Washington, D.C. | Today, the National Congress of American Indians (NCAI), the Native American Rights Fund (NARF), and the National Native American Bar Association (NNABA) celebrate the confirmation of Judge Shanlyn Park to the U.S. District Court for the District of Hawai'i. Judge Park is the first Native Hawaiian woman federal judge in the state. Native Hawaiians comprise 21.8% of the population served by the district where Judge Park will preside.
“Inclusion of Native Hawaiians in the courts that preside over matters in Hawaii is critically important to advancing trust in the judicial system and the rule of law. Judge Park’s deep experience in Hawaii state and federal courts, in criminal and civil matters, and her deep connections to the communities her district serves will be a great asset to the court and will help increase trust in the federal justice system,” said Makalika Naholowaʻa, President of the National Native American Bar Association.
“The U.S. legal system will benefit from the unique combination of wisdom, experience, knowledge, and perspective that Judge Park will contribute to the District of Hawai’i,” said NCAI President Mark Macarro, “and NCAI commends President Biden for nominating Judge Park, Senators Hirono and Schatz for their strong support of Judge Park, and for the votes cast by the Senate to make this historic appointment happen.”
Despite the outsized impact federal court decisions have on Native communities, Native people are under-represented in the federal judiciary. Even with Judge Park’s confirmation, of the more than 870 authorized federal judgeships, only seven judges from American Indian, Alaska Native, and Native Hawaiian communities currently serve on the federal bench. As a Native Hawaiian who lives, works, and volunteers in Hawai'i and who has deep ties to her community, Park understands how federal laws and policies profoundly impact the daily life of Native Hawaiian, American Indian, and Alaska Native people.
“Federal courts hear many cases involving Native people so federal court judges must be aware of the political status, legal principles, and rights of Tribal Nations and Native individuals,” said NARF Executive Director John Echohawk. “The confirmation of Judge Park takes a step in the right direction for a more balanced and representative federal judiciary system.”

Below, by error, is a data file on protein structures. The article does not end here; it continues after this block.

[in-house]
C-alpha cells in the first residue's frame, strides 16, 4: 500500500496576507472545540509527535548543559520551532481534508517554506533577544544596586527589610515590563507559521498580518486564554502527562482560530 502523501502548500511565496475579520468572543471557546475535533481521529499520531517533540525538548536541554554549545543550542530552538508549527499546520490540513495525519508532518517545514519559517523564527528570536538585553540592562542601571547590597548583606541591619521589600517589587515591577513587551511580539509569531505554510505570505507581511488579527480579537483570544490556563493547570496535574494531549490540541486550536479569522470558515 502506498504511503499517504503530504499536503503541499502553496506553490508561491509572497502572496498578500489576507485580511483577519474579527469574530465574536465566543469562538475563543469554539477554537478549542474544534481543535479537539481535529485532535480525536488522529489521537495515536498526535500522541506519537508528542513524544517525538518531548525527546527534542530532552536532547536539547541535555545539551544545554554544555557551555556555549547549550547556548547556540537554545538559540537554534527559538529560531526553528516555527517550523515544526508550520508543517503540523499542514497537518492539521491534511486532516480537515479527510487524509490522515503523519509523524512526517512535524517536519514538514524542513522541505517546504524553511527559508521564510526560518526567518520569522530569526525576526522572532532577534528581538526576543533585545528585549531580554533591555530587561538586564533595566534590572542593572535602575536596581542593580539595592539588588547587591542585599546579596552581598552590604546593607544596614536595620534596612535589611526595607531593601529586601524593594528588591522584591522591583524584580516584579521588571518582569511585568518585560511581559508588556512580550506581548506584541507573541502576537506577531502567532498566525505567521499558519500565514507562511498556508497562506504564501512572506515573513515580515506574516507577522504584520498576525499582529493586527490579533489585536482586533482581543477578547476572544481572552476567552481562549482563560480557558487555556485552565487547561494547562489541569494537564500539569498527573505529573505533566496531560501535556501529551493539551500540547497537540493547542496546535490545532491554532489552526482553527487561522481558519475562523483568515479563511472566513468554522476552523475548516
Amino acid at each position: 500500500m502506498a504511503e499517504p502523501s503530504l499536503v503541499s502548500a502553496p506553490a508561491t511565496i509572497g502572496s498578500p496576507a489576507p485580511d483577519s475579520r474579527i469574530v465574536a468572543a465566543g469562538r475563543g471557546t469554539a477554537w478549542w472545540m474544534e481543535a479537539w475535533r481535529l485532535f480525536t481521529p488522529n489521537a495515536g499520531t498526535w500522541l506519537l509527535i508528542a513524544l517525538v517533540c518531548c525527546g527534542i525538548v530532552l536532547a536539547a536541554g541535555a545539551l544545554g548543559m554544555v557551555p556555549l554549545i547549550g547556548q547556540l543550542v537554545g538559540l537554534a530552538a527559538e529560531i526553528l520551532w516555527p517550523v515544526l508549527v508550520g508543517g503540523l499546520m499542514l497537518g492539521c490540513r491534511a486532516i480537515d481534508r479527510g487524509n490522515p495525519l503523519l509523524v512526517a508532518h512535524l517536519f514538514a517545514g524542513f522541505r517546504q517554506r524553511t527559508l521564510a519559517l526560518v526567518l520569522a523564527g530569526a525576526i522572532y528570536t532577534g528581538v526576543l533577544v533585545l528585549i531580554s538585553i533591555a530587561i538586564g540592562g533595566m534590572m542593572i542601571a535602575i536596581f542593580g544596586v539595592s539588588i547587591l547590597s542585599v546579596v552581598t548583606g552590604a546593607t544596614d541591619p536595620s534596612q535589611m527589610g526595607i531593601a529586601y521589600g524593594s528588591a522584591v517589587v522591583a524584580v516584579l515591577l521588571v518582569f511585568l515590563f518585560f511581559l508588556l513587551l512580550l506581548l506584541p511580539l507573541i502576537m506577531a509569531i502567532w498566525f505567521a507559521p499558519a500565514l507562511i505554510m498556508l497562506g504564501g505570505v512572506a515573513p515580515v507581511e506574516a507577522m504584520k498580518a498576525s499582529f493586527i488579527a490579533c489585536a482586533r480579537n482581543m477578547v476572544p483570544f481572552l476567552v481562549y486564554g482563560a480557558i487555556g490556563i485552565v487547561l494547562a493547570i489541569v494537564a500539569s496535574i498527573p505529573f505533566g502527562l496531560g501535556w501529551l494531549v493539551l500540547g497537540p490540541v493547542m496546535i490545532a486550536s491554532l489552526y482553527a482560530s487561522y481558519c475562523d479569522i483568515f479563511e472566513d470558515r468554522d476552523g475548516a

About the National Congress of American Indians:
Founded in 1944, the National Congress of American Indians (NCAI) is the oldest, largest, and most representative American Indian and Alaska Native organization in the United States. NCAI advocates on behalf of tribal governments and communities, promoting strong tribal-federal government-to-government policies. NCAI promotes an understanding among the general public regarding American Indian and Alaska Native governments, people, and rights. For more information, visit www.ncai.org.
About the Native American Rights Fund (NARF):
NARF is a non-profit 501c(3) organization focused on applying existing laws and treaties to guarantee that federal and state governments live up to their legal obligations to Native Americans. Since 1970, the Native American Rights Fund (NARF) has provided specialized legal assistance to Indian tribes, organizations, and individuals nationwide to assert and defend the most important Native rights. In hundreds of major cases. NARF has achieved significant results in critical areas such as tribal sovereignty, treaty rights, natural resource protection, voting rights, and Indian education. Like us on Facebook and follow us on Twitter @NDNrights to learn about the latest fights to promote justice and protect Native American rights.
About the National Native American Bar Association (NNABA):
The National Native American Bar Association was founded in 1973 to advance justice for all Native Americans and the inclusion of Native Americans in all aspects and levels of the legal profession. NNABA is the national professional trade association for Native American lawyers, including members from American Indian, Alaska Native, and Native Hawaiian communities and tribes across the United States. Learn more at www.nativeamericanbar.org.